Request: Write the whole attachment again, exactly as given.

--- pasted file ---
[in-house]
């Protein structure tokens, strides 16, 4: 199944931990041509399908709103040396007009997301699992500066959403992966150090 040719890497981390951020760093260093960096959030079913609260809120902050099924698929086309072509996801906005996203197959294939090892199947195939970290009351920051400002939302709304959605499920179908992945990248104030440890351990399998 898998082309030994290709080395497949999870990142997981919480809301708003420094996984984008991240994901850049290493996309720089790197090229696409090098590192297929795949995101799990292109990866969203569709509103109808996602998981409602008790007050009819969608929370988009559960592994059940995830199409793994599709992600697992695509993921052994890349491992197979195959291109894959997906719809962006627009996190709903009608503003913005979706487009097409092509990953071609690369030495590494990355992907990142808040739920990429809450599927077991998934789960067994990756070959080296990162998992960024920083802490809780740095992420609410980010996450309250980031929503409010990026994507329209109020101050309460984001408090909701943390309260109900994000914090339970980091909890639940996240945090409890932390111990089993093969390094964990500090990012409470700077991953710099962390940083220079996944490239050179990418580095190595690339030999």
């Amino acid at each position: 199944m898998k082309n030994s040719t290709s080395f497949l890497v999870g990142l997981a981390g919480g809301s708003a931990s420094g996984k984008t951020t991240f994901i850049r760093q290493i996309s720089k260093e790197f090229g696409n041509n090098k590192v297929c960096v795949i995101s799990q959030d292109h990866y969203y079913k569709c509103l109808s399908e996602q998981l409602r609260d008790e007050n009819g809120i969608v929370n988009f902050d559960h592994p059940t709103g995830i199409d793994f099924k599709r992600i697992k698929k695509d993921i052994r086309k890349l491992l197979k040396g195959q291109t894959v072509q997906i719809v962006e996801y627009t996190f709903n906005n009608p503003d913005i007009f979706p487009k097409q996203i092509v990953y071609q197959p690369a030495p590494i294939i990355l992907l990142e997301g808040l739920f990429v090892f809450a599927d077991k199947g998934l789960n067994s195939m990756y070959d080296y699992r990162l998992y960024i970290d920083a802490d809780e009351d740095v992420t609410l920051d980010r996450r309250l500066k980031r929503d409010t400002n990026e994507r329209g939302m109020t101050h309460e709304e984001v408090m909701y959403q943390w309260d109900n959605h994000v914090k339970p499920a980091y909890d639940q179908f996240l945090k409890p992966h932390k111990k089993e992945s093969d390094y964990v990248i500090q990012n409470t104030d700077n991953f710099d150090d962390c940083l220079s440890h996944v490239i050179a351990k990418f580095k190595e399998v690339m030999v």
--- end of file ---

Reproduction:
[in-house]
């Protein structure tokens, strides 16, 4: 199944931990041509399908709103040396007009997301699992500066959403992966150090 040719890497981390951020760093260093960096959030079913609260809120902050099924698929086309072509996801906005996203197959294939090892199947195939970290009351920051400002939302709304959605499920179908992945990248104030440890351990399998 898998082309030994290709080395497949999870990142997981919480809301708003420094996984984008991240994901850049290493996309720089790197090229696409090098590192297929795949995101799990292109990866969203569709509103109808996602998981409602008790007050009819969608929370988009559960592994059940995830199409793994599709992600697992695509993921052994890349491992197979195959291109894959997906719809962006627009996190709903009608503003913005979706487009097409092509990953071609690369030495590494990355992907990142808040739920990429809450599927077991998934789960067994990756070959080296990162998992960024920083802490809780740095992420609410980010996450309250980031929503409010990026994507329209109020101050309460984001408090909701943390309260109900994000914090339970980091909890639940996240945090409890932390111990089993093969390094964990500090990012409470700077991953710099962390940083220079996944490239050179990418580095190595690339030999």
């Amino acid at each position: 199944m898998k082309n030994s040719t290709s080395f497949l890497v999870g990142l997981a981390g919480g809301s708003a931990s420094g996984k984008t951020t991240f994901i850049r760093q290493i996309s720089k260093e790197f090229g696409n041509n090098k590192v297929c960096v795949i995101s799990q959030d292109h990866y969203y079913k569709c509103l109808s399908e996602q998981l409602r609260d008790e007050n009819g809120i969608v929370n988009f902050d559960h592994p059940t709103g995830i199409d793994f099924k599709r992600i697992k698929k695509d993921i052994r086309k890349l491992l197979k040396g195959q291109t894959v072509q997906i719809v962006e996801y627009t996190f709903n906005n009608p503003d913005i007009f979706p487009k097409q996203i092509v990953y071609q197959p690369a030495p590494i294939i990355l992907l990142e997301g808040l739920f990429v090892f809450a599927d077991k199947g998934l789960n067994s195939m990756y070959d080296y699992r990162l998992y960024i970290d920083a802490d809780e009351d740095v992420t609410l920051d980010r996450r309250l500066k980031r929503d409010t400002n990026e994507r329209g939302m109020t101050h309460e709304e984001v408090m909701y959403q943390w309260d109900n959605h994000v914090k339970p499920a980091y909890d639940q179908f996240l945090k409890p992966h932390k111990k089993e992945s093969d390094y964990v990248i500090q990012n409470t104030d700077n991953f710099d150090d962390c940083l220079s440890h996944v490239i050179a351990k990418f580095k190595e399998v690339m030999v």